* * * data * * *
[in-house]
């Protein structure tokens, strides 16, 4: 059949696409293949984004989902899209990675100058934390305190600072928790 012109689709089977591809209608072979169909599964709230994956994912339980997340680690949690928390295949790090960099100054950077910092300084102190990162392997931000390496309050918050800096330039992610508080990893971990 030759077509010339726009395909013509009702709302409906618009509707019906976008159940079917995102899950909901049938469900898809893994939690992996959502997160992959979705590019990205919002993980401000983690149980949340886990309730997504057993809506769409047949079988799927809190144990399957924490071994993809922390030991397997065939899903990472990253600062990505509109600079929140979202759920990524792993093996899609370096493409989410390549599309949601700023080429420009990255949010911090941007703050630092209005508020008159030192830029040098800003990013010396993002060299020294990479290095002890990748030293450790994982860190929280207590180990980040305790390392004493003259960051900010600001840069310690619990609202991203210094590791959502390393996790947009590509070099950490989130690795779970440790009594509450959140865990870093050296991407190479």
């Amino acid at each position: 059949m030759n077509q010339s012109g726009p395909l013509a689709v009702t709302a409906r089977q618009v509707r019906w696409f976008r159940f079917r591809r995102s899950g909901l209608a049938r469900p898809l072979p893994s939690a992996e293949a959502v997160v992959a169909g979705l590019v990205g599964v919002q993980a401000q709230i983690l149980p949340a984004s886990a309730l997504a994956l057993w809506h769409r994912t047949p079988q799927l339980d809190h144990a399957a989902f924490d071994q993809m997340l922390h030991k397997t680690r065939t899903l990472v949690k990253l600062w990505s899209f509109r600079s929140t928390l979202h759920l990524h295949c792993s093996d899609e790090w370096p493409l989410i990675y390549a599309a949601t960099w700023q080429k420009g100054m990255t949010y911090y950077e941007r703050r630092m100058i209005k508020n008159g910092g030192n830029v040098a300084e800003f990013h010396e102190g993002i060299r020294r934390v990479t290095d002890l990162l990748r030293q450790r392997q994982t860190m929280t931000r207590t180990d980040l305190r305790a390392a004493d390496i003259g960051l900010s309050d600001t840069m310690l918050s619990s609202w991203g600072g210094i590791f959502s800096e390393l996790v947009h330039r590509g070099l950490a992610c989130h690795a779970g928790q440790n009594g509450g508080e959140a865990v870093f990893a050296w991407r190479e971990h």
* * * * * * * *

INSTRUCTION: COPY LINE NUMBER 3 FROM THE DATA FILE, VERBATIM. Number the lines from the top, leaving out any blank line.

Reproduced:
């Amino acid at each position: 059949m030759n077509q010339s012109g726009p395909l013509a689709v009702t709302a409906r089977q618009v509707r019906w696409f976008r159940f079917r591809r995102s899950g909901l209608a049938r469900p898809l072979p893994s939690a992996e293949a959502v997160v992959a169909g979705l590019v990205g599964v919002q993980a401000q709230i983690l149980p949340a984004s886990a309730l997504a994956l057993w809506h769409r994912t047949p079988q799927l339980d809190h144990a399957a989902f924490d071994q993809m997340l922390h030991k397997t680690r065939t899903l990472v949690k990253l600062w990505s899209f509109r600079s929140t928390l979202h759920l990524h295949c792993s093996d899609e790090w370096p493409l989410i990675y390549a599309a949601t960099w700023q080429k420009g100054m990255t949010y911090y950077e941007r703050r630092m100058i209005k508020n008159g910092g030192n830029v040098a300084e800003f990013h010396e102190g993002i060299r020294r934390v990479t290095d002890l990162l990748r030293q450790r392997q994982t860190m929280t931000r207590t180990d980040l305190r305790a390392a004493d390496i003259g960051l900010s309050d600001t840069m310690l918050s619990s609202w991203g600072g210094i590791f959502s800096e390393l996790v947009h330039r590509g070099l950490a992610c989130h690795a779970g928790q440790n009594g509450g508080e959140a865990v870093f990893a050296w991407r190479e971990h």